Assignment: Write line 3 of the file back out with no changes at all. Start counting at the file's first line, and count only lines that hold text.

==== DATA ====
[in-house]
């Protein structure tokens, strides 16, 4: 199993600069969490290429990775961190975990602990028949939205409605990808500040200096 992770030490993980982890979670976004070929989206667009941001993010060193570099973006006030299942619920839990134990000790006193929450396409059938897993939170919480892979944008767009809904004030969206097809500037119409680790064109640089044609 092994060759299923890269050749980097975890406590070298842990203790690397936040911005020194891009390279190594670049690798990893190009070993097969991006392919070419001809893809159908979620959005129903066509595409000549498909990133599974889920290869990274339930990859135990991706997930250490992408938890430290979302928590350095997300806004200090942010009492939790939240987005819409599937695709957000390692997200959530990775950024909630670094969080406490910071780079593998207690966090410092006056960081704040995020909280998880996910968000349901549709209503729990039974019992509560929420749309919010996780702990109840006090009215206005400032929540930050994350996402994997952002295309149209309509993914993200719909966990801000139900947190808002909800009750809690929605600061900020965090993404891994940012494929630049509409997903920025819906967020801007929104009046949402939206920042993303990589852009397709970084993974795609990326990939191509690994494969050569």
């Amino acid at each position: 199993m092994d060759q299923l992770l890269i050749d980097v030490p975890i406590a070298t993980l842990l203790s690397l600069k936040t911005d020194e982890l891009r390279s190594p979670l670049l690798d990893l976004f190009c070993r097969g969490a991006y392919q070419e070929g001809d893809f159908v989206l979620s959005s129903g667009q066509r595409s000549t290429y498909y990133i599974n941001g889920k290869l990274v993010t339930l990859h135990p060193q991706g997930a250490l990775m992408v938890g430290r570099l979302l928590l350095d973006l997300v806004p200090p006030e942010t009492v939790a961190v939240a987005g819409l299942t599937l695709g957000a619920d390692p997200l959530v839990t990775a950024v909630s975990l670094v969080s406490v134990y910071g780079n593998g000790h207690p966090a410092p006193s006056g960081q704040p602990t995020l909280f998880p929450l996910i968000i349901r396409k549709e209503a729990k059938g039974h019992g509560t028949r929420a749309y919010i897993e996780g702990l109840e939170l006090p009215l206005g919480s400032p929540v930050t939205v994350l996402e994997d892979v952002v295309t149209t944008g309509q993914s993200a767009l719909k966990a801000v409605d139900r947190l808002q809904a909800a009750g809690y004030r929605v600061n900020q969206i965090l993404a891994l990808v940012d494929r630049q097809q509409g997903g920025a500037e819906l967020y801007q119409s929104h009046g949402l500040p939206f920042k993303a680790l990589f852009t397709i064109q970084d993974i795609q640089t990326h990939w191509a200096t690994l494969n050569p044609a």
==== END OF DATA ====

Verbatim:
């Amino acid at each position: 199993m092994d060759q299923l992770l890269i050749d980097v030490p975890i406590a070298t993980l842990l203790s690397l600069k936040t911005d020194e982890l891009r390279s190594p979670l670049l690798d990893l976004f190009c070993r097969g969490a991006y392919q070419e070929g001809d893809f159908v989206l979620s959005s129903g667009q066509r595409s000549t290429y498909y990133i599974n941001g889920k290869l990274v993010t339930l990859h135990p060193q991706g997930a250490l990775m992408v938890g430290r570099l979302l928590l350095d973006l997300v806004p200090p006030e942010t009492v939790a961190v939240a987005g819409l299942t599937l695709g957000a619920d390692p997200l959530v839990t990775a950024v909630s975990l670094v969080s406490v134990y910071g780079n593998g000790h207690p966090a410092p006193s006056g960081q704040p602990t995020l909280f998880p929450l996910i968000i349901r396409k549709e209503a729990k059938g039974h019992g509560t028949r929420a749309y919010i897993e996780g702990l109840e939170l006090p009215l206005g919480s400032p929540v930050t939205v994350l996402e994997d892979v952002v295309t149209t944008g309509q993914s993200a767009l719909k966990a801000v409605d139900r947190l808002q809904a909800a009750g809690y004030r929605v600061n900020q969206i965090l993404a891994l990808v940012d494929r630049q097809q509409g997903g920025a500037e819906l967020y801007q119409s929104h009046g949402l500040p939206f920042k993303a680790l990589f852009t397709i064109q970084d993974i795609q640089t990326h990939w191509a200096t690994l494969n050569p044609a």